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Japan mulls making free higher education constitutional right

Economic reasons are forcing more people to forgo school, LDP lawmaker says

Students sit for a college entrance exam in Tokyo.

TOKYO -- Japanese lawmakers on Thursday discussed the possibility of revising the constitution to make higher education free for everyone.

The talks were held by the lower house Commission on the Constitution.

Hajime Funada of the ruling Liberal Democratic Party said stipulating free higher education in the constitution will prompt the government to take action. He also said the LDP would have to discuss how to secure funding, as well as provide a blueprint for how to proceed with the change.

Article 26-1 of the constitution stipulates that "all people shall have the right to receive an equal education correspondent to their ability, as provided by law." Funada said more people are seeing their right to education being eroded due to economic reasons. He added that it would be reasonable to amend the charter to include the wording "regardless of economic factors."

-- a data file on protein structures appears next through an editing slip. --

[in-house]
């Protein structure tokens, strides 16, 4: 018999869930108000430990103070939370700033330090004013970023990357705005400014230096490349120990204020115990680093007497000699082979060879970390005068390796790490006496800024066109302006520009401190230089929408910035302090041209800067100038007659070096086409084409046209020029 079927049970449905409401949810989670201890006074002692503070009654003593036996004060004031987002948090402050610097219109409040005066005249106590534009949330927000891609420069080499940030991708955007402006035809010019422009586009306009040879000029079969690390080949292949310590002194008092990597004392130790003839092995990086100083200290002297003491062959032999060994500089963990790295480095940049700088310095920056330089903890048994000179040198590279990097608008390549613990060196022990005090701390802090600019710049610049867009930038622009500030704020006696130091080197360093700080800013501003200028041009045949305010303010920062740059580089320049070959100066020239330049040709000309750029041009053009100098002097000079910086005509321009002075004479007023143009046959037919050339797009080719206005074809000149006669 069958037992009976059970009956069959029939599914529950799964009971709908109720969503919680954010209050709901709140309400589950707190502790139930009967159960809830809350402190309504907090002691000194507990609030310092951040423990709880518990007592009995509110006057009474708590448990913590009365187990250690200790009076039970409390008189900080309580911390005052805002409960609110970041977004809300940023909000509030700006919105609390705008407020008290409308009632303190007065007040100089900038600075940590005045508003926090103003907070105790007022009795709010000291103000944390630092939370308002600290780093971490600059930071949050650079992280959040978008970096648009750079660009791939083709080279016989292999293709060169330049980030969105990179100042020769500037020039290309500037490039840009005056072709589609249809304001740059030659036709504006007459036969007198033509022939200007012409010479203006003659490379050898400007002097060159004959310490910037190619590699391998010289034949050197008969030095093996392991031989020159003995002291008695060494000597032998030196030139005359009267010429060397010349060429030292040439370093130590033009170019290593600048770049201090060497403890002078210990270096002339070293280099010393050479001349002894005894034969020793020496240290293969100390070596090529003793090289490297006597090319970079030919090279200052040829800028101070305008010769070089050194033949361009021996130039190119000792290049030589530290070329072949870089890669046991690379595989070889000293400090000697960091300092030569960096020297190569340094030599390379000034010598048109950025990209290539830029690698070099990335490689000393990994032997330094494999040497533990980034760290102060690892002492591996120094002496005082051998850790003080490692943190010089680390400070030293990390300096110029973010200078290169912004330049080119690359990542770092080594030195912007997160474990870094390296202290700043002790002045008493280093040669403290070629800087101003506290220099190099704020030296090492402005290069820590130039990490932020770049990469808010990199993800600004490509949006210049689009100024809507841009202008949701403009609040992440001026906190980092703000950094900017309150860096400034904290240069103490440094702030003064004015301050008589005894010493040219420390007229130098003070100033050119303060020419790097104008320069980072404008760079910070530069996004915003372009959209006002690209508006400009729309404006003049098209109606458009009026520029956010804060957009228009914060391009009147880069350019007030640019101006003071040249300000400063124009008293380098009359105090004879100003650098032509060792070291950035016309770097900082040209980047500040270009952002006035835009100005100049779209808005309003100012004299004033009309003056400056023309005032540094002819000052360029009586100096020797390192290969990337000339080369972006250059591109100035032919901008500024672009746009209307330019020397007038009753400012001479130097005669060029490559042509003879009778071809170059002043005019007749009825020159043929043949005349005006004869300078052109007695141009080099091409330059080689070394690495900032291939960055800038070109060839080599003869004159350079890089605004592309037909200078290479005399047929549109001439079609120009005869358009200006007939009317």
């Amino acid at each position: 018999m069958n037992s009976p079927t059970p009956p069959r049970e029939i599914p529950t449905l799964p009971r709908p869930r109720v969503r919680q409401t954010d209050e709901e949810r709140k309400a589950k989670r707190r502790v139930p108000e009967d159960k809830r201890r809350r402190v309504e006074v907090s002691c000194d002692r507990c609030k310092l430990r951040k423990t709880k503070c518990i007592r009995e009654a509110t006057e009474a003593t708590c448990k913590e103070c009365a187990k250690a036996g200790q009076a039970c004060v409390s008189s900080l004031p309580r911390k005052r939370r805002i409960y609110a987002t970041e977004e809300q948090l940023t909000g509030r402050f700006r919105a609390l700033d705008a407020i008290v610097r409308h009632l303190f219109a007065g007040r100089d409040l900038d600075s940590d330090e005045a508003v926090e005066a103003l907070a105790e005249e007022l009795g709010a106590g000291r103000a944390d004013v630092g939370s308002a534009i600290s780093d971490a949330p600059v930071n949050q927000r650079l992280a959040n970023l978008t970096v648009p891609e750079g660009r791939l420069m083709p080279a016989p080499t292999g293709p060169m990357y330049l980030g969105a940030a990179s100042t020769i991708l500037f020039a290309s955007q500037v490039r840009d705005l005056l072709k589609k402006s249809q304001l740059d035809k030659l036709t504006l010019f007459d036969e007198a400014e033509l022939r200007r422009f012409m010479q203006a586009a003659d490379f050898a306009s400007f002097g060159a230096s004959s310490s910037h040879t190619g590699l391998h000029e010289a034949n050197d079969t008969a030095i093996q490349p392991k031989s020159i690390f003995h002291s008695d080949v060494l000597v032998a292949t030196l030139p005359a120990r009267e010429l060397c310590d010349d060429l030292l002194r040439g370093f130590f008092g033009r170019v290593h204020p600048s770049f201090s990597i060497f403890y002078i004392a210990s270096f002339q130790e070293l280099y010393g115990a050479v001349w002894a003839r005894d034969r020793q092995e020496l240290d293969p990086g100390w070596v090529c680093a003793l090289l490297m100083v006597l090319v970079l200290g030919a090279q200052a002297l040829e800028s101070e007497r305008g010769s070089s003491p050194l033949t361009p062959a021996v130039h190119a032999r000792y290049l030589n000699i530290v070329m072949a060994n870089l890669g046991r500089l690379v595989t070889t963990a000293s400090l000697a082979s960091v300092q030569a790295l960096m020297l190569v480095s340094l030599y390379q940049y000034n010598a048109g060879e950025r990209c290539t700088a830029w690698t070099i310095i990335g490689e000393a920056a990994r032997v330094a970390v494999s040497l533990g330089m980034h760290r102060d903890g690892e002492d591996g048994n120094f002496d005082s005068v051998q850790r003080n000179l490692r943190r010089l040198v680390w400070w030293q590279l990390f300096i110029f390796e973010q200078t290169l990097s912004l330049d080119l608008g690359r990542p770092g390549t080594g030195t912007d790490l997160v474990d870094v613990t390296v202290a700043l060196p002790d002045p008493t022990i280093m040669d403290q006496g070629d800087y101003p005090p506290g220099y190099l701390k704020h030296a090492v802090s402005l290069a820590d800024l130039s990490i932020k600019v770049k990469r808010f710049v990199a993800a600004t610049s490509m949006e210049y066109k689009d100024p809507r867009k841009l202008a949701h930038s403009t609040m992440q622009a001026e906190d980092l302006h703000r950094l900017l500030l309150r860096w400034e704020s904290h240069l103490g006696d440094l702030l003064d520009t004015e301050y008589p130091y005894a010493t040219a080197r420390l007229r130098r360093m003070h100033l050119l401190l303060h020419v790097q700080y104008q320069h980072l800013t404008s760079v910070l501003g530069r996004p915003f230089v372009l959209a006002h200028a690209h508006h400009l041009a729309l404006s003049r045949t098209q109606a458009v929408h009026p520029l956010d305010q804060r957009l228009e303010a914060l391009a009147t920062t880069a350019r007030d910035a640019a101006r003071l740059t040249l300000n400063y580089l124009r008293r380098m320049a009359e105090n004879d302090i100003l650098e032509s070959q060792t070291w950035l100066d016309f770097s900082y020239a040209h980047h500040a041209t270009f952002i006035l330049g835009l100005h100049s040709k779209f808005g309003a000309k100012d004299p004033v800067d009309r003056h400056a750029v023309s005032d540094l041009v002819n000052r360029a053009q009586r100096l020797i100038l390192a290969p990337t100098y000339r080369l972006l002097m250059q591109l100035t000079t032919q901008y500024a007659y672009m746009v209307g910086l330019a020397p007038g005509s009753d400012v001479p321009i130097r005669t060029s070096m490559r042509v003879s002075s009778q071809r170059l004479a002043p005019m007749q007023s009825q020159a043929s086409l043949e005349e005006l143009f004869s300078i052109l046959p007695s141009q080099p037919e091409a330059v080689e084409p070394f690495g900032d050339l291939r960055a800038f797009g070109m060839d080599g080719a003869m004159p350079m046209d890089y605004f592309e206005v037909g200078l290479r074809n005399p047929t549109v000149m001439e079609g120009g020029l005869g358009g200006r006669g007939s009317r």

Yasushi Adachi of the Japan Innovation Party agreed with Funada, citing the need to position free education as a pillar of government policy to halt the decline in the birthrate.

Meanwhile, Shiori Yamao of the opposition Democratic Party said providing free education does not require amending the constitution. She said it would be enough to discuss the scope and funding of free education under the current rules.

Tetsuo Saito of the LDP's junior coalition partner Komeito said careful discussion would be needed on whether free education should be provided for all.

In a May 3 video message on constitutional change, Prime Minister Shinzo Abe singled out the war-renouncing Article 9 and free education as areas that need revising.

Providing free higher education for all would require an estimated 5 trillion yen ($44.8 billion). Discussions are underway within the LDP on creating education bonds and children's insurance to help fund the plan.


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